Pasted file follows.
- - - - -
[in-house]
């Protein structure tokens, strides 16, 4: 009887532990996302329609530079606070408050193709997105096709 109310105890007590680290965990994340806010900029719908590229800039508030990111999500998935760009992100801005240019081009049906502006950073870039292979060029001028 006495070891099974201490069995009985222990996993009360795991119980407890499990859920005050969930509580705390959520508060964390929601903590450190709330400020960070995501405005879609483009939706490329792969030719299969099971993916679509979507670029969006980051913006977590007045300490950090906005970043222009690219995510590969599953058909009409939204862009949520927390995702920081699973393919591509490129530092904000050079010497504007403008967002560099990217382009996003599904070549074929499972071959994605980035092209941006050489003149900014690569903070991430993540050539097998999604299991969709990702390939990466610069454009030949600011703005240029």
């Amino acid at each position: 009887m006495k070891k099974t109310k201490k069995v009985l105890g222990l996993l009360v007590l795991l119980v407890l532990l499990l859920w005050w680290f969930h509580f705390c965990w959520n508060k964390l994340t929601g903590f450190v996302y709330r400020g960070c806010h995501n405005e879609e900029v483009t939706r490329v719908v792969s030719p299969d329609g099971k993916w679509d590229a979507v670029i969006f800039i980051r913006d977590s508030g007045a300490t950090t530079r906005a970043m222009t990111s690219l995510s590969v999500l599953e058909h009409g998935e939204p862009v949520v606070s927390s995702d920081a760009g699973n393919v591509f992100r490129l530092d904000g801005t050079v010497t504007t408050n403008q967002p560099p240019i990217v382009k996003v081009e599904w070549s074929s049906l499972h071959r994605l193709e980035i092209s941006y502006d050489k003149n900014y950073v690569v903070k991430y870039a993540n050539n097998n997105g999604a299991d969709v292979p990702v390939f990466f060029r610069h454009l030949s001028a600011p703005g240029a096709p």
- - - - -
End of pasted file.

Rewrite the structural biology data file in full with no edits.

[in-house]
């Protein structure tokens, strides 16, 4: 009887532990996302329609530079606070408050193709997105096709 109310105890007590680290965990994340806010900029719908590229800039508030990111999500998935760009992100801005240019081009049906502006950073870039292979060029001028 006495070891099974201490069995009985222990996993009360795991119980407890499990859920005050969930509580705390959520508060964390929601903590450190709330400020960070995501405005879609483009939706490329792969030719299969099971993916679509979507670029969006980051913006977590007045300490950090906005970043222009690219995510590969599953058909009409939204862009949520927390995702920081699973393919591509490129530092904000050079010497504007403008967002560099990217382009996003599904070549074929499972071959994605980035092209941006050489003149900014690569903070991430993540050539097998999604299991969709990702390939990466610069454009030949600011703005240029």
């Amino acid at each position: 009887m006495k070891k099974t109310k201490k069995v009985l105890g222990l996993l009360v007590l795991l119980v407890l532990l499990l859920w005050w680290f969930h509580f705390c965990w959520n508060k964390l994340t929601g903590f450190v996302y709330r400020g960070c806010h995501n405005e879609e900029v483009t939706r490329v719908v792969s030719p299969d329609g099971k993916w679509d590229a979507v670029i969006f800039i980051r913006d977590s508030g007045a300490t950090t530079r906005a970043m222009t990111s690219l995510s590969v999500l599953e058909h009409g998935e939204p862009v949520v606070s927390s995702d920081a760009g699973n393919v591509f992100r490129l530092d904000g801005t050079v010497t504007t408050n403008q967002p560099p240019i990217v382009k996003v081009e599904w070549s074929s049906l499972h071959r994605l193709e980035i092209s941006y502006d050489k003149n900014y950073v690569v903070k991430y870039a993540n050539n097998n997105g999604a299991d969709v292979p990702v390939f990466f060029r610069h454009l030949s001028a600011p703005g240029a096709p």